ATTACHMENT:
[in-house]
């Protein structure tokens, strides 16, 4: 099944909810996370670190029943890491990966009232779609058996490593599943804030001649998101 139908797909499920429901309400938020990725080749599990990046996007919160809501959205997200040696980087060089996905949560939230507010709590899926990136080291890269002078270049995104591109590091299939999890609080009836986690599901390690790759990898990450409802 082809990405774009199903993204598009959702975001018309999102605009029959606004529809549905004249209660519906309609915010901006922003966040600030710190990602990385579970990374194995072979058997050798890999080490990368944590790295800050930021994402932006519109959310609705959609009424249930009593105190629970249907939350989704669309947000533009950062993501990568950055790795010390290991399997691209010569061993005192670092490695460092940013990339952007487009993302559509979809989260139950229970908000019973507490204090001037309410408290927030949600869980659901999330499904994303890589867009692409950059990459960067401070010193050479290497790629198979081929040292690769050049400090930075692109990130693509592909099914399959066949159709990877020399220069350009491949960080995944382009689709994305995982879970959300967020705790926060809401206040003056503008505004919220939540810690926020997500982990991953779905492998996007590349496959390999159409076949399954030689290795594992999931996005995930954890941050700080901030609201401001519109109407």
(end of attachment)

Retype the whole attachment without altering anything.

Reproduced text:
[in-house]
């Protein structure tokens, strides 16, 4: 099944909810996370670190029943890491990966009232779609058996490593599943804030001649998101 139908797909499920429901309400938020990725080749599990990046996007919160809501959205997200040696980087060089996905949560939230507010709590899926990136080291890269002078270049995104591109590091299939999890609080009836986690599901390690790759990898990450409802 082809990405774009199903993204598009959702975001018309999102605009029959606004529809549905004249209660519906309609915010901006922003966040600030710190990602990385579970990374194995072979058997050798890999080490990368944590790295800050930021994402932006519109959310609705959609009424249930009593105190629970249907939350989704669309947000533009950062993501990568950055790795010390290991399997691209010569061993005192670092490695460092940013990339952007487009993302559509979809989260139950229970908000019973507490204090001037309410408290927030949600869980659901999330499904994303890589867009692409950059990459960067401070010193050479290497790629198979081929040292690769050049400090930075692109990130693509592909099914399959066949159709990877020399220069350009491949960080995944382009689709994305995982879970959300967020705790926060809401206040003056503008505004919220939540810690926020997500982990991953779905492998996007590349496959390999159409076949399954030689290795594992999931996005995930954890941050700080901030609201401001519109109407």